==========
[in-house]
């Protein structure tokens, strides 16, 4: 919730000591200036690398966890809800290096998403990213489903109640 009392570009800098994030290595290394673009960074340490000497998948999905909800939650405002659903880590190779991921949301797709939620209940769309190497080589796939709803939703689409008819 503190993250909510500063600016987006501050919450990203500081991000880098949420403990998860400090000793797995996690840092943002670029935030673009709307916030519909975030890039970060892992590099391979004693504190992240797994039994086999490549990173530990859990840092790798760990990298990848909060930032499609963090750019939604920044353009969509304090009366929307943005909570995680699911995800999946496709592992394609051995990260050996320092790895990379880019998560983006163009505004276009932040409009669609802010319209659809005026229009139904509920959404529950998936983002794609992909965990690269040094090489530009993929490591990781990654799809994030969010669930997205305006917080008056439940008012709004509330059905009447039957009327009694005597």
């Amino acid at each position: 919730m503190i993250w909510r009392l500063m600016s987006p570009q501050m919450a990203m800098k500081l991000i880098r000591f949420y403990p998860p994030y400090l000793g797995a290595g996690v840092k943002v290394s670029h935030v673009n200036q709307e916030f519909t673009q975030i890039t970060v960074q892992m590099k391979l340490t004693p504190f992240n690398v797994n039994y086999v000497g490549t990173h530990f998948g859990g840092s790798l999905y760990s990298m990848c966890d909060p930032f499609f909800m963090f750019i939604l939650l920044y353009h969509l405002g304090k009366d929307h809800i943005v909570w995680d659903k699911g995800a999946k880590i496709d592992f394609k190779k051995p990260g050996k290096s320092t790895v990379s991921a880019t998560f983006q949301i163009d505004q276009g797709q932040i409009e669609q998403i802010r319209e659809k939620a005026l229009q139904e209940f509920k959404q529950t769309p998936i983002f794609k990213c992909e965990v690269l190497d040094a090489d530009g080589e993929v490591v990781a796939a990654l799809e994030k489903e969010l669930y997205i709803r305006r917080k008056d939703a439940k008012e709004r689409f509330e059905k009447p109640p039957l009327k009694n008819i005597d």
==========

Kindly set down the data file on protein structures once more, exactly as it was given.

[in-house]
């Protein structure tokens, strides 16, 4: 919730000591200036690398966890809800290096998403990213489903109640 009392570009800098994030290595290394673009960074340490000497998948999905909800939650405002659903880590190779991921949301797709939620209940769309190497080589796939709803939703689409008819 503190993250909510500063600016987006501050919450990203500081991000880098949420403990998860400090000793797995996690840092943002670029935030673009709307916030519909975030890039970060892992590099391979004693504190992240797994039994086999490549990173530990859990840092790798760990990298990848909060930032499609963090750019939604920044353009969509304090009366929307943005909570995680699911995800999946496709592992394609051995990260050996320092790895990379880019998560983006163009505004276009932040409009669609802010319209659809005026229009139904509920959404529950998936983002794609992909965990690269040094090489530009993929490591990781990654799809994030969010669930997205305006917080008056439940008012709004509330059905009447039957009327009694005597």
């Amino acid at each position: 919730m503190i993250w909510r009392l500063m600016s987006p570009q501050m919450a990203m800098k500081l991000i880098r000591f949420y403990p998860p994030y400090l000793g797995a290595g996690v840092k943002v290394s670029h935030v673009n200036q709307e916030f519909t673009q975030i890039t970060v960074q892992m590099k391979l340490t004693p504190f992240n690398v797994n039994y086999v000497g490549t990173h530990f998948g859990g840092s790798l999905y760990s990298m990848c966890d909060p930032f499609f909800m963090f750019i939604l939650l920044y353009h969509l405002g304090k009366d929307h809800i943005v909570w995680d659903k699911g995800a999946k880590i496709d592992f394609k190779k051995p990260g050996k290096s320092t790895v990379s991921a880019t998560f983006q949301i163009d505004q276009g797709q932040i409009e669609q998403i802010r319209e659809k939620a005026l229009q139904e209940f509920k959404q529950t769309p998936i983002f794609k990213c992909e965990v690269l190497d040094a090489d530009g080589e993929v490591v990781a796939a990654l799809e994030k489903e969010l669930y997205i709803r305006r917080k008056d939703a439940k008012e709004r689409f509330e059905k009447p109640p039957l009327k009694n008819i005597d």